Closing out the year, stock market slides dragged down by the tech sector have worried more than a few analysts, investors and 401k hopeful. Nevertheless, it’s been a good year for tech firms in the public market.
Technology has led global IPO activity throughout the year, with 40 companies valued at $1 billion or more, raising a cumulative $32.3 billion — 26 of which were in the U.S., according to an EY report. Analysts expect the growth in unicorn IPOs to continue next year.
Q4 saw 34% fewer IPOs year-over-year, in part because of geopolitical uncertainty — such as U.S.-China trade tensions — and market volatility. But unicorns, “mega IPOs” and investor confidence helped assure investors through the weaker fourth quarter, according to EY Global and EMEIA IPO Leader Martin Steinbach.
Some companies never took the public stage: Qualtrics filed to go public in October but was gobbled up by SAP in November for $8 billion, one of the largest enterprise technology acquisitions of the year.
IT and digital transformation services company Valtech, set for an IPO in October, postponed its debut in light of market conditions.
Although it was a quieter quarter for technology, a handful of companies successfully went public to mixed success. These were the biggest enterprise technology IPOs from September to December:
1. SurveyMonkey (SVMK):
Type: Survey software, data management
Headquartered: San Mateo, CA
CEO: Zander Lurie
Competitors: Qualtrics, Google, Doodle
Trade date: Sept. 26, 2018
After an initial surge at its public debut, SurveyMonkey closed its first day at $17 a share after pricing at $12. Since then, the nearly 20-year-old company has witnessed a gradual slide in share value to less than $12 a share.
Some are skeptical of the company’s financials. Jim Cramer, CNBC’s Mad Money host, said the brand “might be a dinosaur,” and its tepid revenue and paid user growth indicate it’s losing money. “[SurveyMonkey is] not a cloud king. It’s not a cloud prince. It’s a cloud commoner,” he said.
The survey software company’s enterprise offerings help businesses collect and protect confidential survey data, combine survey data with existing data to drive insight and provide data visibility and governance, The company has integrations with leading providers such as Salesforce, Marketo and Oracle Marketing Cloud.
2. Elastic (ESTC):
Type: Open source data and search software
Headquartered: Mountain View, CA
CEO: Shay Banon
Competitors: Splunk, Amazon, Nodeable, Google
Trade date: Oct. 5, 2018
Elastic follows a string of open source-based technology companies that have found success in the public market.
After three months of regular ups and downs, Elastic’s stock price is hovering near its first day closing price of $70, solidifying a $5 billion-plus market cap for the company. The search and analytics software provider closed its first day up more than 94% after pricing at $36 a share.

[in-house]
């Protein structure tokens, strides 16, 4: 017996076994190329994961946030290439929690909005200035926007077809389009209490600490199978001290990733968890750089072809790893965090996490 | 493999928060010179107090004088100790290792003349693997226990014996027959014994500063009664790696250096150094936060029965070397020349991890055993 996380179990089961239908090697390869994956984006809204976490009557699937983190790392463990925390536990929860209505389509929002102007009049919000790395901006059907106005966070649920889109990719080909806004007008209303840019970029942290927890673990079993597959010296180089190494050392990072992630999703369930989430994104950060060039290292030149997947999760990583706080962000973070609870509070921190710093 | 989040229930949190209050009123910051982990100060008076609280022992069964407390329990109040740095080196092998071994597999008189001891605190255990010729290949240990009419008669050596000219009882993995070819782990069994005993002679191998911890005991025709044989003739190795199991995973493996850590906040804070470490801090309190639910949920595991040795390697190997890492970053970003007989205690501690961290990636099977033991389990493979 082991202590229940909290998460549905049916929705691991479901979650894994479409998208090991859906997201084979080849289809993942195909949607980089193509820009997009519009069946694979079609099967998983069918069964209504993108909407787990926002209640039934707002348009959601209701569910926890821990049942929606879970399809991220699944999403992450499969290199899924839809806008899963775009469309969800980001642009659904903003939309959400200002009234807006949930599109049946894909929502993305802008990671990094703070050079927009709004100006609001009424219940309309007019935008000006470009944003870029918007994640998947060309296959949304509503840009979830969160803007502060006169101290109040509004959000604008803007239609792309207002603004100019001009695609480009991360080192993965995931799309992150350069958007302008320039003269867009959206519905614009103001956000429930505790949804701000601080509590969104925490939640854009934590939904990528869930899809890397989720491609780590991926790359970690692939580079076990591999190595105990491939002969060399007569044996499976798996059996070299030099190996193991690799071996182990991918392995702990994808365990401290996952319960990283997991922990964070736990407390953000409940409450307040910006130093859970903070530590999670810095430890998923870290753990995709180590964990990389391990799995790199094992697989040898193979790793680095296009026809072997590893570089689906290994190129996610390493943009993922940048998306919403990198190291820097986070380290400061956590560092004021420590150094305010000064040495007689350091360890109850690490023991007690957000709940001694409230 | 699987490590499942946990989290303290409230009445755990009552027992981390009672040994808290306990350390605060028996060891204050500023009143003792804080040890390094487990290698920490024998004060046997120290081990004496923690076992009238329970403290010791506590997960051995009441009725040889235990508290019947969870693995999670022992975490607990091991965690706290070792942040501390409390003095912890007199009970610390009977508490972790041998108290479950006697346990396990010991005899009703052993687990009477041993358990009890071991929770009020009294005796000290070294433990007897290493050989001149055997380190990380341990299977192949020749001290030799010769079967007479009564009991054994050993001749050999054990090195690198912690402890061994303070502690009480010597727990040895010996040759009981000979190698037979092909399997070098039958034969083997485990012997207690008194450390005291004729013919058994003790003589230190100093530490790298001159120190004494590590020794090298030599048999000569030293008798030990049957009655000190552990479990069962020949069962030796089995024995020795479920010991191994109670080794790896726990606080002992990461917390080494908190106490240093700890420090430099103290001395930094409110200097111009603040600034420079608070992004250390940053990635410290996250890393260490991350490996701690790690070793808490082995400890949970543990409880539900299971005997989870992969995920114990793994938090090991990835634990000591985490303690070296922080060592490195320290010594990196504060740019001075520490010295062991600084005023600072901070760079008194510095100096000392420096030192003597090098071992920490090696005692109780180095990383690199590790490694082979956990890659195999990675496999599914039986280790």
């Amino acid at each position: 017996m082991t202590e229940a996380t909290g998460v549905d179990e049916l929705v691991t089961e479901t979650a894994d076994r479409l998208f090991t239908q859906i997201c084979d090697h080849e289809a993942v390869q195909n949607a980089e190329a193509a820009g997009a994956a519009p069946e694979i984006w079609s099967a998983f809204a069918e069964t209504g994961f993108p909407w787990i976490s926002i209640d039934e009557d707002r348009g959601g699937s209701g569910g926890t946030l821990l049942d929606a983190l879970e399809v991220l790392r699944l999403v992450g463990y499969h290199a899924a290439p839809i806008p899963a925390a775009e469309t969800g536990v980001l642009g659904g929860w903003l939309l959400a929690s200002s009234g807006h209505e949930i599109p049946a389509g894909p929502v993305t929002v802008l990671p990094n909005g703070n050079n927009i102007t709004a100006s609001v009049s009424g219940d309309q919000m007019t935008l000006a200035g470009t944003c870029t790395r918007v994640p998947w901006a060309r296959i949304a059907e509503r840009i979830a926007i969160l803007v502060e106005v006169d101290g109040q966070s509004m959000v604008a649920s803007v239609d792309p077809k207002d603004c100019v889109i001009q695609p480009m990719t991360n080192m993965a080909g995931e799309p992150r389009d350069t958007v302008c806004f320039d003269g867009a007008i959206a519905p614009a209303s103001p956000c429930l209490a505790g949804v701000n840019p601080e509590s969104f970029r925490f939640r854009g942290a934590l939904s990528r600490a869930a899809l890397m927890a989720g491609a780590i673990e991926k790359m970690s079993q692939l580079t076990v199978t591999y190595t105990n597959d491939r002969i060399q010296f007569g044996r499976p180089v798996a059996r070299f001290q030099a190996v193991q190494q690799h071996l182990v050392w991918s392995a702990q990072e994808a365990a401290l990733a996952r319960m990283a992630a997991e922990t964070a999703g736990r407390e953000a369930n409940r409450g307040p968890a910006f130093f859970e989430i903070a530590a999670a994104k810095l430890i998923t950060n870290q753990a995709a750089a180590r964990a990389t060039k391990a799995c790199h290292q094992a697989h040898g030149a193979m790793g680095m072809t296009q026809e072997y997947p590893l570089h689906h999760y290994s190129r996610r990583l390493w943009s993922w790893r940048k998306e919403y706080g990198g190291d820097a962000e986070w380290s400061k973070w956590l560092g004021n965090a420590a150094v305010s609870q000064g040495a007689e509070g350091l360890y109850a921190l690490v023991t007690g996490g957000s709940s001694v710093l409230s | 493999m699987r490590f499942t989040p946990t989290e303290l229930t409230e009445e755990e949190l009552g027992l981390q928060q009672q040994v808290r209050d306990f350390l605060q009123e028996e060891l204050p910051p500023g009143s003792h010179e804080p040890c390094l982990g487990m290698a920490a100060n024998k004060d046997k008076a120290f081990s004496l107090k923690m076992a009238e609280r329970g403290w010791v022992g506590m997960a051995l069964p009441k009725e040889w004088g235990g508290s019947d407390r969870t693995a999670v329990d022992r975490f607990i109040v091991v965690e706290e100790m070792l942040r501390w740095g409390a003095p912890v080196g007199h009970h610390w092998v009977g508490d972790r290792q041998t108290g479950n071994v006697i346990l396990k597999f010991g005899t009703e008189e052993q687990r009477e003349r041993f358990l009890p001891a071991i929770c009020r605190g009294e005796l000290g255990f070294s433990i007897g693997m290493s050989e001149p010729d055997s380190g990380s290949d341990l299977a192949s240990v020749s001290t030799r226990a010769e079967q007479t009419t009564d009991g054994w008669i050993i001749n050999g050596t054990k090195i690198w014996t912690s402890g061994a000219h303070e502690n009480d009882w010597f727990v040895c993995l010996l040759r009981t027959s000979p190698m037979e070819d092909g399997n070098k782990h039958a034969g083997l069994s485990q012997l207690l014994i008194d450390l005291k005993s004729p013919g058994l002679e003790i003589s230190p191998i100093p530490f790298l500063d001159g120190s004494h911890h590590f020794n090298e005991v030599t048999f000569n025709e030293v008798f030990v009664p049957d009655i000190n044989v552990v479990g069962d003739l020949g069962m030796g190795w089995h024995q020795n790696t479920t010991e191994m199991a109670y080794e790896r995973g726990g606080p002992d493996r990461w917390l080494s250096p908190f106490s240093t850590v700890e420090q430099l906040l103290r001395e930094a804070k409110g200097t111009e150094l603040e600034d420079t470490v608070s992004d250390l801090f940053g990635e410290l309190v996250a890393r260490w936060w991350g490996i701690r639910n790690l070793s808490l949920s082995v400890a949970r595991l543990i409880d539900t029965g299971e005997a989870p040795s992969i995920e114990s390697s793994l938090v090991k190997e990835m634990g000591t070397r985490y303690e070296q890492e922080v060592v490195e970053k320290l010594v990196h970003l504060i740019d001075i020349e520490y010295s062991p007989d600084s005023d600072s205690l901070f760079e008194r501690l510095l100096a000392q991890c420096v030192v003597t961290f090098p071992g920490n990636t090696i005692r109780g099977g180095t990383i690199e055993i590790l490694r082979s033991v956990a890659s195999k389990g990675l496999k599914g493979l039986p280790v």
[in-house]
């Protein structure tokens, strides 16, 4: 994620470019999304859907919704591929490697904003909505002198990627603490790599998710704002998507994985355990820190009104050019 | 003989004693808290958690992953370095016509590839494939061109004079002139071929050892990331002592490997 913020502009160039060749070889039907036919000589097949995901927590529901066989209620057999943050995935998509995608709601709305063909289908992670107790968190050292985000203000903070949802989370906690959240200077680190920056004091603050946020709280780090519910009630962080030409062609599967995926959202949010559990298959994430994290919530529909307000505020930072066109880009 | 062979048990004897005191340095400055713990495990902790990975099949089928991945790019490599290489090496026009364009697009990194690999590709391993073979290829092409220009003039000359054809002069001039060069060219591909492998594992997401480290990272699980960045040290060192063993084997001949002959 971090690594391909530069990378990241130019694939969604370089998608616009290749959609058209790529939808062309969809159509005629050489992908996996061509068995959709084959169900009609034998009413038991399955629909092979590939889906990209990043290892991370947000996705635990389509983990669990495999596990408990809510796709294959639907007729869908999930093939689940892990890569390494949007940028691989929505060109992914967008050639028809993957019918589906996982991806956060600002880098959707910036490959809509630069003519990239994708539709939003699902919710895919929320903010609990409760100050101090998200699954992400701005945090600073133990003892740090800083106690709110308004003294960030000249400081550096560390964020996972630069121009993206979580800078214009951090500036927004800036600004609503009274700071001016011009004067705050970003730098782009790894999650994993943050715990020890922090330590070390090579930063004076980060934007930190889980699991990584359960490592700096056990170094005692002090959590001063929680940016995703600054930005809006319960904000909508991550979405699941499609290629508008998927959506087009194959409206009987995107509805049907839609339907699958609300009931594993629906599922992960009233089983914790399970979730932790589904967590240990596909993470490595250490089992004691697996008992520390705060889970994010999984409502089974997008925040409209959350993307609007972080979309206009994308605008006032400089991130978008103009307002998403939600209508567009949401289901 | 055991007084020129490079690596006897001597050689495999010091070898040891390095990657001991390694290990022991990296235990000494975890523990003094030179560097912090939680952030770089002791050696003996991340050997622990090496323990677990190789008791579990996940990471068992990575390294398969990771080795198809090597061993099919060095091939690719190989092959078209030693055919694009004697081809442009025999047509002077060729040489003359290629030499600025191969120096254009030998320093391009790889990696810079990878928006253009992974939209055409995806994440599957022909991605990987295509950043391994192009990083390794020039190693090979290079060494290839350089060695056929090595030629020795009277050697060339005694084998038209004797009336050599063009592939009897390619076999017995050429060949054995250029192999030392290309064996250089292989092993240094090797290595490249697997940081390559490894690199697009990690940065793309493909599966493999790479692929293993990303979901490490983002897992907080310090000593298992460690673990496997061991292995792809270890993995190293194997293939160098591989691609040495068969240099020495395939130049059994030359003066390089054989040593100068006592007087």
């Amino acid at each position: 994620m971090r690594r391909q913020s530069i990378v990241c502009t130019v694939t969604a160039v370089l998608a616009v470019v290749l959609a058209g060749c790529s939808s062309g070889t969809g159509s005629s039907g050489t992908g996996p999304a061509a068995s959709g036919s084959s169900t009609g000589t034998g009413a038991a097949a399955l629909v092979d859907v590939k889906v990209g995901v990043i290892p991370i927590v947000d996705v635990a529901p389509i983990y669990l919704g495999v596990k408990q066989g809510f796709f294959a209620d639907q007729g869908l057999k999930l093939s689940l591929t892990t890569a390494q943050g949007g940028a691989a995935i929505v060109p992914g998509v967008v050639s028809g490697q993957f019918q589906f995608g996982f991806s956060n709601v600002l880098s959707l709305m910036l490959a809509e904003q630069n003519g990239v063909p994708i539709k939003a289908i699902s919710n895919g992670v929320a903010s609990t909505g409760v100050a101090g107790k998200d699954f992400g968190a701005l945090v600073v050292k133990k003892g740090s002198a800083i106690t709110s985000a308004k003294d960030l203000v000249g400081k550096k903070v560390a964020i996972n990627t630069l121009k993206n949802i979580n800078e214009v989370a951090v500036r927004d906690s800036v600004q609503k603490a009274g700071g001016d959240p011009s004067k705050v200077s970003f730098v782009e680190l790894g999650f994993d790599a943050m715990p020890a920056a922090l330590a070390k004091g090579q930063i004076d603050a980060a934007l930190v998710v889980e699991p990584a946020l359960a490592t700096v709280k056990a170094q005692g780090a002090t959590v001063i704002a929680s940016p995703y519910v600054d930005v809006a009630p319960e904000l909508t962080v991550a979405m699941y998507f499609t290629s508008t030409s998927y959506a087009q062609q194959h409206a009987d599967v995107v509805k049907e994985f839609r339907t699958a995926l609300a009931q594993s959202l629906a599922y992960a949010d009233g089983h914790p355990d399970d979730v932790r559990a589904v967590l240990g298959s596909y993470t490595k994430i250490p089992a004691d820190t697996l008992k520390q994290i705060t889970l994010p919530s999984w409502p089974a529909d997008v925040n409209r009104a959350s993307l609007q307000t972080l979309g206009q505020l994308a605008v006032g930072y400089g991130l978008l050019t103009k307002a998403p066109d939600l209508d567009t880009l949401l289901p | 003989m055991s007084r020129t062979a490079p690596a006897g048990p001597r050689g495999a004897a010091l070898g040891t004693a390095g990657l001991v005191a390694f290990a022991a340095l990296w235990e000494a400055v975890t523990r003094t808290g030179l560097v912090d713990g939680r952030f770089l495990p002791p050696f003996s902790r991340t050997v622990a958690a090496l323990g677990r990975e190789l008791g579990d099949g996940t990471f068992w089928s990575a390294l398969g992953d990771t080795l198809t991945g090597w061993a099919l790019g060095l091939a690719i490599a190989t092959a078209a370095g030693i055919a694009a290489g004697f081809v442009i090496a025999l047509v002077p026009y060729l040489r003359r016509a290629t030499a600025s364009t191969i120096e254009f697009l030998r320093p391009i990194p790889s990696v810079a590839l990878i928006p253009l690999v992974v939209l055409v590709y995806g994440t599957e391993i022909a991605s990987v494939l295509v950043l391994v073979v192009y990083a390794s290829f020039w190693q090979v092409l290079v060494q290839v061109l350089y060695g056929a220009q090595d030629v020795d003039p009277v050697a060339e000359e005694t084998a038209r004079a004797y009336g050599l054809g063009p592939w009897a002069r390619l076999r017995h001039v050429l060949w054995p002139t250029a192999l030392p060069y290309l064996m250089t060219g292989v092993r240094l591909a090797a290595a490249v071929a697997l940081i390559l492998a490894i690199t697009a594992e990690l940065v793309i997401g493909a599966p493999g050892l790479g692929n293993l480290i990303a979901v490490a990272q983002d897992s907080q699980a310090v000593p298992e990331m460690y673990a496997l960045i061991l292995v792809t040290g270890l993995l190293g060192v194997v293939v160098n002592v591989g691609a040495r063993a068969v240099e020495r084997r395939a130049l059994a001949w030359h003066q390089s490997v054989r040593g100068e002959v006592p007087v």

Elastic provides open source tools through subscription-based software, with Elasticsearch, a search and analytics engine, at the heart of its Elastic Stack. The company powers search engines for prominent platforms including Tinder and Uber.
3. Anaplan (PLAN):
Type: Enterprise planning software
Headquartered: San Francisco, CA
CEO: Frank Calderoni
Competitors: Workday, Oracle, IBM, SAP
Trade date: Oct. 12, 2018
Anaplan entered the market during difficult conditions and pressure on technology companies, though a tech stock rally saw the company close its first day more than 40% up. The company has lingered in the mid-$20s in the two months since its trade date.
The enterprise planning company pleased investors with its first quarter earnings in December, though the company is still working toward profitability. The enterprise planning market is relatively young, and Anaplan benefits from its early foothold in the increasingly popular space.
The company brought David Morton on as CFO several weeks before the IPO, following a publicized departure from Tesla as chief accounting officer that lasted just one month.
EY expects a “cautious start to 2019,” though IPO activity is expected to pick up in the latter half of the year.
The year is shaping up to bring massive public offerings in the tens of billions of dollars, including the likes of Uber and Lyft — both of which recently filed with the SEC — and potentially Slack and Airbnb. Peter Thiel’s secretive and controversial Palantir is also a prime suspect for a 2019 IPO.
But mega IPOs only paint one part of the market. Software dominated tech IPOs in 2018, and as more businesses put their SaaS foot forward, the market could bring a crop of new public competitors next year.
Domains such as cybersecurity, enterprise planning and data analytics may be less sexy than the biggest ride sharing companies in the market, but they are the bread and butter for more organizations.